never read the book but sound like the person is just trying to get though life with all problems and challanges physical but mostly emotional and phycological. but the clamoring part leads you to think it is not just getting though life but to push pull and climb to find your place in life.

  10. author
    smallpeacock603 18 Jan 2017 04:48

    When Mr. Spencer advises Holden to see his life as a game, Holden pretends to affirm the sentiment. But in reality, he believes this worldview is only helpful to those who already hold positions of relative advantage.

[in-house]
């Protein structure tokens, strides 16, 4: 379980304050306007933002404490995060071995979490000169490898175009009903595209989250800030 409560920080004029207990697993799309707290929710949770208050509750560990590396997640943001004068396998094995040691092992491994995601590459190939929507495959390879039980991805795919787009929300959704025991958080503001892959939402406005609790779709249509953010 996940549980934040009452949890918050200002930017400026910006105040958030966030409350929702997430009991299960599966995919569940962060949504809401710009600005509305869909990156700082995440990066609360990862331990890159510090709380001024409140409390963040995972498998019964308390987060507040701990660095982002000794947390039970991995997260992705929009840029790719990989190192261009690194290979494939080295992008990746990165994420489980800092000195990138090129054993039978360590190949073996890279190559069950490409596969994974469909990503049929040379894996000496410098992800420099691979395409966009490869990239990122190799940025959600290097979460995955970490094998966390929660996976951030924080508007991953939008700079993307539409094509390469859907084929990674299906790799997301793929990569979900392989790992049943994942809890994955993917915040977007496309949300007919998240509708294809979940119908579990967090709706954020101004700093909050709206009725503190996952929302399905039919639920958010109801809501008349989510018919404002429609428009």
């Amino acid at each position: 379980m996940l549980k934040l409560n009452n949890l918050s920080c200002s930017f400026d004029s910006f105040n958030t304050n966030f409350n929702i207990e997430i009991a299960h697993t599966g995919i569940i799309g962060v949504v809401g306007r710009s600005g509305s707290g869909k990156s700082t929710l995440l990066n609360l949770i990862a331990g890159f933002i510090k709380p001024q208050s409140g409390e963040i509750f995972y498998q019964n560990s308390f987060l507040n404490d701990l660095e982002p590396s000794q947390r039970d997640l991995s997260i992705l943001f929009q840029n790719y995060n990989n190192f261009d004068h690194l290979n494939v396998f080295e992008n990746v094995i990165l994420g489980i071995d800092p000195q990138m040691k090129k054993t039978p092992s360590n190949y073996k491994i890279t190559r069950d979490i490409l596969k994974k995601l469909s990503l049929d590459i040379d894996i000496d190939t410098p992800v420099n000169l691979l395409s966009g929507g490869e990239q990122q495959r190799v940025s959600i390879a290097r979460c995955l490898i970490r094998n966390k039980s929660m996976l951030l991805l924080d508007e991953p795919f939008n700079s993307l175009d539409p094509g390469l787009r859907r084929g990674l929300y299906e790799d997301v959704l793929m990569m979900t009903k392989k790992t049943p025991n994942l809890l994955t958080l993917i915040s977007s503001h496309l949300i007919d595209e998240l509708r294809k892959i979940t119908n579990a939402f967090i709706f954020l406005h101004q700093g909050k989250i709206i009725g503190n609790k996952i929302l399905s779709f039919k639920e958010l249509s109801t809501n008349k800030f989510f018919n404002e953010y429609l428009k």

The disconnect between Holden’s external speech and his interior monologue marks his distance from adult society. His spoken language is polite and submissive, using the term “sir” and repeating with subservience “I know it is. I know it,” as if he does not have any additional independent thoughts. Yet when the text moves into his mind, we see a very different tone: one that immediately swears—“my ass”—and then goes on to invalidate his previous comment.

    Holden likes the Natural History museum because, no matter what else changed in his life, it was always the same: it was like a little freeze-frame picture of his own childhood, a safe spot he could always come back to.

    Or, as Matthew McConaughey says in Dazed and Confused : the great thing about high school girls is that you get older, and they just stay the same age.